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The Poems of T.S. Eliot

Nick Spencer

The Poems of T.S. Eliot Volume 1: Collected and uncollected poems
Edited by Christopher Ricks and Jim McCue
Faber and Faber, 1,344pp

The Poems of T. S. Eliot Volume 2: Practical Cats and further verses
Edited by Christopher Ricks and Jim McCue
Faber and Faber, 688pp


Post-mortem inflation is a danger for any great poet. Ted Hughes published quite a bit in his lifetime, but his 1,376 page Collected Poems still came as a bit of a shock when it was published in 2005. Philip Larkin published rather less - three slim volumes of note - in his time, yet his Complete Poems still reached 768 pages with the aid of Archie Burnett's commentary. T. S. Eliot beats them both hands down, however.

Most people when pressed to name Eliot's poems would, I guess, struggle to get beyond half a dozen or so: The Waste Land, Four Quartets, The Love Song of J. Alfred Prufrock, Ash Wednesday, Journey of the Magi, The Hollow Men. His Collected Poems, first published over 50 years ago, contained rather more but was still only about half an inch thick. Eliot groupies always knew there was more, much of which leaked into public over subsequent decades. Drafts of The Waste Land, wisely cut down by Ezra Pound, were published in 1971. Eliot's juvenilia came out in 1996, under the title Inventions of the March Hare. Various scurrilous ditties dripped into public consciousness as his early letters were published.

Even given this steadily inflating corpus, however, few would have been prepared for the complete two volume edition of Eliot's verse that was published in November 2015. Respectively 1,344 and 688 pages they are a monument to the greatest English poet of the 20th century, and a testimony to one of the language's great textual editors, Christopher Ricks.

The two volumes are, in effect, three and might, I humbly submit, have benefited from being published as such. Volume I begins with the poems of the original 1962 Collected Poems, stretching from Prufrock and other Observations in 1917 to five 'Occasional Verses', retaining Eliot's original selection and order throughout. These comprise a coherent volume in their own right (as Eliot clearly believed), and would have made a hefty volume on their own with the 700 pages of notes they are given.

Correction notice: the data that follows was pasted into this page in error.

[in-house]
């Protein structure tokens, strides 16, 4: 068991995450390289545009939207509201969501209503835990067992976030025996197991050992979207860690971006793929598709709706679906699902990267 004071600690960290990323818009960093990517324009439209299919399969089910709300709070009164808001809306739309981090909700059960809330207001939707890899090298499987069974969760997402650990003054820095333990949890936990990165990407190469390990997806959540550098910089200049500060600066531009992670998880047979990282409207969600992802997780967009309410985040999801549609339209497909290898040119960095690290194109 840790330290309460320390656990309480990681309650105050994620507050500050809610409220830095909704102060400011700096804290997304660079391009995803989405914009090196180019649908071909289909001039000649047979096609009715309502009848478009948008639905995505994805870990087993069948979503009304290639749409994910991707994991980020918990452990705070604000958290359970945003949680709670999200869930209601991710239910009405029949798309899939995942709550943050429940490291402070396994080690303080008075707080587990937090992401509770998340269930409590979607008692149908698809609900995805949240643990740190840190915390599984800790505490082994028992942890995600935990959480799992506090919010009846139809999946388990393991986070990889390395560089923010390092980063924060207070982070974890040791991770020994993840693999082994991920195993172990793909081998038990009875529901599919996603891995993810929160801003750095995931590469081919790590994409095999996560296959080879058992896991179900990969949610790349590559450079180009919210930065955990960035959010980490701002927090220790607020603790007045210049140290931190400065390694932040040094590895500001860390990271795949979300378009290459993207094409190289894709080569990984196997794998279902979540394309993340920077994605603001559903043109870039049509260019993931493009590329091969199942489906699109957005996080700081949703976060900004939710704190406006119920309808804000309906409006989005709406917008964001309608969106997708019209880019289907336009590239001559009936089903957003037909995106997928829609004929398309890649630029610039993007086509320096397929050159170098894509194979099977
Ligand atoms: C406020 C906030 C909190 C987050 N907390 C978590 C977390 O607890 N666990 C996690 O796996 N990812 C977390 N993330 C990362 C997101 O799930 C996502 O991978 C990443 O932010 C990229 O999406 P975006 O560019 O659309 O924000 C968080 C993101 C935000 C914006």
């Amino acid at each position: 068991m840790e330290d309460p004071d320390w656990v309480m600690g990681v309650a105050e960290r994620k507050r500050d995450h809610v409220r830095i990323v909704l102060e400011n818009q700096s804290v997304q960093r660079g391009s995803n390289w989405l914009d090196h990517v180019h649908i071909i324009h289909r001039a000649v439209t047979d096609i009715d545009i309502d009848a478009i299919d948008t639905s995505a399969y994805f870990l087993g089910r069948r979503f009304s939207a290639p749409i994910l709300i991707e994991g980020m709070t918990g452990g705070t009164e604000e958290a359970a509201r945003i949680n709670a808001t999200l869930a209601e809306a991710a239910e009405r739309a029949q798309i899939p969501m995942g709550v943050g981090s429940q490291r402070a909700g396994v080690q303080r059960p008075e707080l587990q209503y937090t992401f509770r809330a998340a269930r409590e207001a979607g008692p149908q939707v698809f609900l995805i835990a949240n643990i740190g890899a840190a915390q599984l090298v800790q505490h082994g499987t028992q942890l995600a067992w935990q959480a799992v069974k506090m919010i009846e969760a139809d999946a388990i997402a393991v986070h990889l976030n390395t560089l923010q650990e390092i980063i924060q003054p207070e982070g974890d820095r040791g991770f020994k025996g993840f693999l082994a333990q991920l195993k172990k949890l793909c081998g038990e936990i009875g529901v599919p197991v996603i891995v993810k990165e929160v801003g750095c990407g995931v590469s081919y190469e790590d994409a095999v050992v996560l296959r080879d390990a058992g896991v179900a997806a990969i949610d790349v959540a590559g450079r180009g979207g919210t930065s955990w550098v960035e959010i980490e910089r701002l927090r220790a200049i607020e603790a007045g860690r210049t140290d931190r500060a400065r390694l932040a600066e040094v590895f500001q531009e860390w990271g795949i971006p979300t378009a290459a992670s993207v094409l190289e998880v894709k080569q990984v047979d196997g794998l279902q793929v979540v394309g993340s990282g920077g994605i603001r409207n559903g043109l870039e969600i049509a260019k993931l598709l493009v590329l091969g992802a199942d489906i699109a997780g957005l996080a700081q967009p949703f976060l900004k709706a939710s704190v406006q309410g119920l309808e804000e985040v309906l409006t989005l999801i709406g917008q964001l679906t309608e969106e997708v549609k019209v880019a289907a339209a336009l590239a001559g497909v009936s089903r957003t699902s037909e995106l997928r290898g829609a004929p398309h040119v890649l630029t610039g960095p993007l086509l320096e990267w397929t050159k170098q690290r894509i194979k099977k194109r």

They are followed, however, by a hundred pages of 'Uncollected Poems' (many of which will be familiar from Inventions of the March Hare, although there are some previously unpublished late verses written for and about Eliot's second wife, Valerie), and 30 pages 'editorial composite' of The Waste Land, a 678-line long reading text of 'the earliest available parts and passages of the poem' intended to 'illustrate how radically [the poem] altered during composition'. These verses, clearly of secondary importance in Eliot's mind, would have comprised 400+ page volume in their own right.

Volume II is made up of Eliot's Old Possum cat poems, his translation of Alexis St. Léger Léger (alias St.-John Perse)'s poem Anabase, published in 1930 as Anabasis, and then various occasion and 'improper' verses. Eliot was proud of his feline verses, and spoke highly of St.-John Perse but would, I suspect, have preferred his doggerel about 'King Bolo's big black basstart queen' to have remained private. Volume II then concludes with 300 pages of textual history which, amusingly, begins by claiming that 'considerations of scale mean [this] cannot claim to be comprehensive'.